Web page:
Guest opinion: Let's talk about suicide
Media often avoid reporting about suicide. Sometimes this is for good reason, out of fear regarding a real phenomenon called suicide contagion, aka "copycat suicide." Studies show that certain ways the media report about suicide can inadvertently contribute to contagion. Sometimes news organizations have policies, written or simply understood, that suicide is a topic that is off limits except for rare occasions.
So I want to take a moment to thank the Pleasanton Weekly for your recent in-depth reporting of suicide (Sept. 29). Thank you for including common warning signs of suicide, national and local resources for those in crisis, and tips on how loved ones can help those who might be at risk. Thank you for also giving voice to those left behind after a suicide death, a place that can be so very lonely, painful and still carries much stigma.
As a mom whose son died by suicide and as a volunteer with the American Foundation for Suicide Prevention (AFSP), I want to encourage more dialogue, not less. No good can come from keeping suicide a secret. No good can come from sticking our heads in the sand, while the suicide rate continues to rise. We need more talk about it, accurately and responsibly. We need to advocate for more funding for research and effective prevention programs, not only for our youth. (Currently, the age group most at risk for suicide is middle-aged men and women between 45 and 64.) And we need the media to be our partners, so together we can elevate this conversation and reduce suicide.
The general public can help, too. Please take a moment to learn more about suicide by visiting www.afsp.org. AFSP has more than 50 chapters across the U.S, including the Greater San Francisco Bay Area Chapter, which is doing much work locally to reduce suicide in our communities. For example, we recently partnered with the University of California to implement our Interactive Screening Program on all 10 UC campuses as well as at Ohlone Community College. We have provided area high schools with our educational films on teen depression, called "More Than Sad: Teen Depression," to help students and teachers recognize when a student might need help. We also have a Survivor Outreach Program for newly bereaved individuals and families.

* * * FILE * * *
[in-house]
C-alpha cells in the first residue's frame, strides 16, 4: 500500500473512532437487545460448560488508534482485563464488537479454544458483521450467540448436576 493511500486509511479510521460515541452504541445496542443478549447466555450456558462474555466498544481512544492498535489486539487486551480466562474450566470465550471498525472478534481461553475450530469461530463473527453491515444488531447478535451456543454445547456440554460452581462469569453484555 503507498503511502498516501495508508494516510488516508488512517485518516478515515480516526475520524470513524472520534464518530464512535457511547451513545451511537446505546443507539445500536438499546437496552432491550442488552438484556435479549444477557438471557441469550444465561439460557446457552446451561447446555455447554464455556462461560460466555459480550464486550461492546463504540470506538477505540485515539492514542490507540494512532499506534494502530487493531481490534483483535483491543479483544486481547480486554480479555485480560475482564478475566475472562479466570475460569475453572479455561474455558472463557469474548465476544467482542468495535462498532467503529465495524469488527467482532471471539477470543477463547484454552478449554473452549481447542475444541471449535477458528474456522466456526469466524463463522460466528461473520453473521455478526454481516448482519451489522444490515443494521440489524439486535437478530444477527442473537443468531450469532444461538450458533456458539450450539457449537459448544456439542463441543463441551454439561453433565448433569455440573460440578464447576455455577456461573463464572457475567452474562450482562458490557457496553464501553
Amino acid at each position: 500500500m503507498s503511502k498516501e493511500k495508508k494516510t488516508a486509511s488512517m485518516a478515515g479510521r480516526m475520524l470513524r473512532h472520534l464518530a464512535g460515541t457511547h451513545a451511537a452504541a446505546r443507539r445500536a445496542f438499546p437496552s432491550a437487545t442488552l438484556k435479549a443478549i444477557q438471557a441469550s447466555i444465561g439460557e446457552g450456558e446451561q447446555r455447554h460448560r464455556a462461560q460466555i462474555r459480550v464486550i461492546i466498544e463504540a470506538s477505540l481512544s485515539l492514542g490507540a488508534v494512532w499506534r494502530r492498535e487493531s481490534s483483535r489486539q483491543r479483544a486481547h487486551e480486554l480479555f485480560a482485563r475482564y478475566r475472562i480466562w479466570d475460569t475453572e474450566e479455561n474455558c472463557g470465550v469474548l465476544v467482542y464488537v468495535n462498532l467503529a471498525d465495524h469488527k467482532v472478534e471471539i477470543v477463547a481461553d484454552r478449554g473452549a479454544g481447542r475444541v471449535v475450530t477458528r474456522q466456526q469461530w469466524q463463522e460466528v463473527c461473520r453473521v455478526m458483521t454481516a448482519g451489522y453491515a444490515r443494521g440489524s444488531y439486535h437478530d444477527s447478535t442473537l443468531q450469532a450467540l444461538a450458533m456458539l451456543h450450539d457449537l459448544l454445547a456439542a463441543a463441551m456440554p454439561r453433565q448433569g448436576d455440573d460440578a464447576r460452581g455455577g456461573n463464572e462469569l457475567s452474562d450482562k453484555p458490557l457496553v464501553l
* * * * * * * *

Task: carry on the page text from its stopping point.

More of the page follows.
The chapter hosted two fundraising and awareness walks in October. You can learn more about walks at www.outofthedarkness.org. If you have lost someone you love to suicide, please know that you are not alone, although it can often feel that way. To help those bereaved by suicide, we will be hosting six local conferences during International Survivors of Suicide Day, Nov. 17, one of which will be held in Livermore. Register at livermoresosday.eventbrite.com
To quote our Surgeon General, Dr. Regina Benjamin, "Suicide prevention is everyone's business." I hope the Pleasanton Weekly will continue to talk about this important issue and I hope its readers will get more involved. To learn more about the chapter, please email SFbayArea@afsp.org.
--Shirley Kaminsky is a founding member of the Greater San Francisco Chapter of the American Foundation for Suicide Prevention. She facilitates the Tri-Valley Survivors of Suicide Loss Support Group, and has resided in the Tri-Valley for over 40 years. She can be reached by emailing firstname.lastname@example.org or calling 872-5634.